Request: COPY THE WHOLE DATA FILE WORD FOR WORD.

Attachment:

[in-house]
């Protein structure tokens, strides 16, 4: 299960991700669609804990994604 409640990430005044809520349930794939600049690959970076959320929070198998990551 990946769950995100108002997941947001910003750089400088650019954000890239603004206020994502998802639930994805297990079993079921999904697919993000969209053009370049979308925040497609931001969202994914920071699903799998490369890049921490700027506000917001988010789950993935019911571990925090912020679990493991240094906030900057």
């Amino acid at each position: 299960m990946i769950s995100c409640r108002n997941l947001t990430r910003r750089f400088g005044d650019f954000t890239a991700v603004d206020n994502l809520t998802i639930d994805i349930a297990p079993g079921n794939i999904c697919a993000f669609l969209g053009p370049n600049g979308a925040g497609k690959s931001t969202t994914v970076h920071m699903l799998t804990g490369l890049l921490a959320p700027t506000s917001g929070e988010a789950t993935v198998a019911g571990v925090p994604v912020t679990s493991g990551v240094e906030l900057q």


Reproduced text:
[in-house]
């Protein structure tokens, strides 16, 4: 299960991700669609804990994604 409640990430005044809520349930794939600049690959970076959320929070198998990551 990946769950995100108002997941947001910003750089400088650019954000890239603004206020994502998802639930994805297990079993079921999904697919993000969209053009370049979308925040497609931001969202994914920071699903799998490369890049921490700027506000917001988010789950993935019911571990925090912020679990493991240094906030900057």
């Amino acid at each position: 299960m990946i769950s995100c409640r108002n997941l947001t990430r910003r750089f400088g005044d650019f954000t890239a991700v603004d206020n994502l809520t998802i639930d994805i349930a297990p079993g079921n794939i999904c697919a993000f669609l969209g053009p370049n600049g979308a925040g497609k690959s931001t969202t994914v970076h920071m699903l799998t804990g490369l890049l921490a959320p700027t506000s917001g929070e988010a789950t993935v198998a019911g571990v925090p994604v912020t679990s493991g990551v240094e906030l900057q």